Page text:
Transcranial Doppler Sonography Reveals Reductions in Hemispheric Asymmetry in Healthy Older Adults during Vigilance




Harwood, Amanda E.
Greenwood, Pamela M.
Shaw, Tyler H.

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Frontiers in Aging Neuroscience


Given that older adults are remaining longer in the workforce, their ability to perform demanding cognitive tasks such as vigilance assignments needs to be thoroughly examined, especially since many vigilance assignments affect public safety (e.g., aviation, medicine and long distance driving). Previous research exploring the relation between aging and vigilance is conflicted, with some studies finding decreased vigilance performance in older adults but others finding no effect of age. We sought a better understanding of effects of age on vigilance by assessing neurophysiological change over the course of a vigil in young (aged 18–24) and healthy older (aged 66–77) adults. To measure temporal changes in cerebral blood flow, participants underwent functional transcranial doppler (fTCD) recording during a 1 h vigilance task. Based on research showing a compensatory effect of increased left hemisphere activation during vigilance in young adults and the “hemispheric asymmetry reduction in older adults” (HAROLD) model, we predicted that during vigilance our older adults would show greater left hemisphere activation but perform at a similar level compared to young adults. While cerebral blood flow velocity (CBFV) declined over time in both groups, only young adults showed the typical right-lateralized CBFV pattern. Older adults showed greater left hemisphere activation consistent with the HAROLD model. However, the increased left hemisphere activation did not appear to be compensatory as the older adults performed at a significantly lower level compared to young adults over the vigil. Findings are discussed in terms of the HAROLD model of healthy aging and the resource theory of vigilance.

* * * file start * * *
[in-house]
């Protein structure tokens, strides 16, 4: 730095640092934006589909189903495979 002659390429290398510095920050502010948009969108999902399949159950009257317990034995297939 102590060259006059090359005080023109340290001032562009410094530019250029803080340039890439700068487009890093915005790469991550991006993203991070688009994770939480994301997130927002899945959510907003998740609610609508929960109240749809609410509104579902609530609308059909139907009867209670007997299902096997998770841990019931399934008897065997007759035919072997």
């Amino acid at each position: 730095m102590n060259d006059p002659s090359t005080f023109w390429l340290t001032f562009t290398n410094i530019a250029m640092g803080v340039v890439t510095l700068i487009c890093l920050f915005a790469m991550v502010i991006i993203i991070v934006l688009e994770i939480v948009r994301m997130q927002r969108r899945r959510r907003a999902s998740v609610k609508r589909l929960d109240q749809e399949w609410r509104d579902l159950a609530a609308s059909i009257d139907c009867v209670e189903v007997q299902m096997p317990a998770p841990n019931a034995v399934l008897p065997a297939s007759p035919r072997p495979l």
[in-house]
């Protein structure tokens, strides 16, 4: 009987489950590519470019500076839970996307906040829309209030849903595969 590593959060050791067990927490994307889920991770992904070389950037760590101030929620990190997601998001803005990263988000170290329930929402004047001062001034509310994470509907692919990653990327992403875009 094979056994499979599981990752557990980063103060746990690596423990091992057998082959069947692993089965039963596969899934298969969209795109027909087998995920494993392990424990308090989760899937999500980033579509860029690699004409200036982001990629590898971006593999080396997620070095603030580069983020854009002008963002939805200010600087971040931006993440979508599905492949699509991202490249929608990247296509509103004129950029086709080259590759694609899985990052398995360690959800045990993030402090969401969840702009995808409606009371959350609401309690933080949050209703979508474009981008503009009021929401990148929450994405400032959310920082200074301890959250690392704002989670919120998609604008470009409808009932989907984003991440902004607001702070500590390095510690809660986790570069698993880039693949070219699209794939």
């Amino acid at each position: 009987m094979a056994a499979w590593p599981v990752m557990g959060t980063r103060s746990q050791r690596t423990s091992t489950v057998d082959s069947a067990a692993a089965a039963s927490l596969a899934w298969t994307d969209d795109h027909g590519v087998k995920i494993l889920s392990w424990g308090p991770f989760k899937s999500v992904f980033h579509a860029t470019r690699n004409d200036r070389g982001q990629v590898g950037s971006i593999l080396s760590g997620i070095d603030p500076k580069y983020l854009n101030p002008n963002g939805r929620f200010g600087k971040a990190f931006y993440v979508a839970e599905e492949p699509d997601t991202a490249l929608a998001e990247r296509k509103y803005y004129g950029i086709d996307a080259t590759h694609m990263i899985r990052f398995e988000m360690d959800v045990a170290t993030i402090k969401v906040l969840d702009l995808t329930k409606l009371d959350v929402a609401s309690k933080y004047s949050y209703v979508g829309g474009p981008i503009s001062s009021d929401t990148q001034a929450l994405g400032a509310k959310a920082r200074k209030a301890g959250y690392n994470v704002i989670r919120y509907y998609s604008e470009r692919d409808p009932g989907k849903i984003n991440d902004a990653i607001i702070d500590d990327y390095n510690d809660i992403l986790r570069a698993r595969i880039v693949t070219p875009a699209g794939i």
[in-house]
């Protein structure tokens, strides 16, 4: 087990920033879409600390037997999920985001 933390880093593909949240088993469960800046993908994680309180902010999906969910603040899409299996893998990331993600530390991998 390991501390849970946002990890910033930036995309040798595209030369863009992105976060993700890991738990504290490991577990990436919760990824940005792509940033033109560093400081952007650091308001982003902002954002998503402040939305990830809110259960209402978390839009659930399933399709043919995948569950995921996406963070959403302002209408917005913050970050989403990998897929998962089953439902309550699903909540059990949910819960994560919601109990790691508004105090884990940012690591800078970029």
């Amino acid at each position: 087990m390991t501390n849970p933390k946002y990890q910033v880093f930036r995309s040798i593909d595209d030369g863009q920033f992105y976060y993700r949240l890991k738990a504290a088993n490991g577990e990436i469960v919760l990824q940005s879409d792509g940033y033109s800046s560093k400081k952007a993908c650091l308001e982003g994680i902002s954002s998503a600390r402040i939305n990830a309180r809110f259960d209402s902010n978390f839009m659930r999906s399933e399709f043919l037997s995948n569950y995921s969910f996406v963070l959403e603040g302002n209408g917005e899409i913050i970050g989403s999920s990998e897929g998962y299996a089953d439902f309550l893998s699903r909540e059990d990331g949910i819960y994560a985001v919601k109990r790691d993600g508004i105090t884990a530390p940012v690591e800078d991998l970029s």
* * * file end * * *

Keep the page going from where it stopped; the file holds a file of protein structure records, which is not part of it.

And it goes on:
Cognitive aging